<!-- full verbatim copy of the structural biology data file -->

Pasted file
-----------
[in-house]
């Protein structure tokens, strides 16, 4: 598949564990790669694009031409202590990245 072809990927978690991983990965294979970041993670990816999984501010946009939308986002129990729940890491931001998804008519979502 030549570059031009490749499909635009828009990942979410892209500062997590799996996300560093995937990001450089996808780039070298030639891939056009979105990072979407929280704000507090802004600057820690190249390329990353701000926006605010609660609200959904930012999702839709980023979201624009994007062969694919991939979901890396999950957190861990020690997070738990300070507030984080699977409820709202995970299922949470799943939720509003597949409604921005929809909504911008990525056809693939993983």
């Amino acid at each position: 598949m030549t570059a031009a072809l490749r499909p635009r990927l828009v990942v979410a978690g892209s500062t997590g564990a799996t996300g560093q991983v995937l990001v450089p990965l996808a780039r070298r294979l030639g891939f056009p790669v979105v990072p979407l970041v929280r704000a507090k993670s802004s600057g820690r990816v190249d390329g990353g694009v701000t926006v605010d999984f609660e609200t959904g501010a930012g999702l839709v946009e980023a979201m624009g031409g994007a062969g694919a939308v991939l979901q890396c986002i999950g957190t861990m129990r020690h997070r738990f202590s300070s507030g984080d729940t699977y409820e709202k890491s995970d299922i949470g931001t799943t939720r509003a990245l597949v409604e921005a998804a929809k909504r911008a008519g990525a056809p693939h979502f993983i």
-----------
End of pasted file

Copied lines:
[in-house]
């Protein structure tokens, strides 16, 4: 598949564990790669694009031409202590990245 072809990927978690991983990965294979970041993670990816999984501010946009939308986002129990729940890491931001998804008519979502 030549570059031009490749499909635009828009990942979410892209500062997590799996996300560093995937990001450089996808780039070298030639891939056009979105990072979407929280704000507090802004600057820690190249390329990353701000926006605010609660609200959904930012999702839709980023979201624009994007062969694919991939979901890396999950957190861990020690997070738990300070507030984080699977409820709202995970299922949470799943939720509003597949409604921005929809909504911008990525056809693939993983």
């Amino acid at each position: 598949m030549t570059a031009a072809l490749r499909p635009r990927l828009v990942v979410a978690g892209s500062t997590g564990a799996t996300g560093q991983v995937l990001v450089p990965l996808a780039r070298r294979l030639g891939f056009p790669v979105v990072p979407l970041v929280r704000a507090k993670s802004s600057g820690r990816v190249d390329g990353g694009v701000t926006v605010d999984f609660e609200t959904g501010a930012g999702l839709v946009e980023a979201m624009g031409g994007a062969g694919a939308v991939l979901q890396c986002i999950g957190t861990m129990r020690h997070r738990f202590s300070s507030g984080d729940t699977y409820e709202k890491s995970d299922i949470g931001t799943t939720r509003a990245l597949v409604e921005a998804a929809k909504r911008a008519g990525a056809p693939h979502f993983i």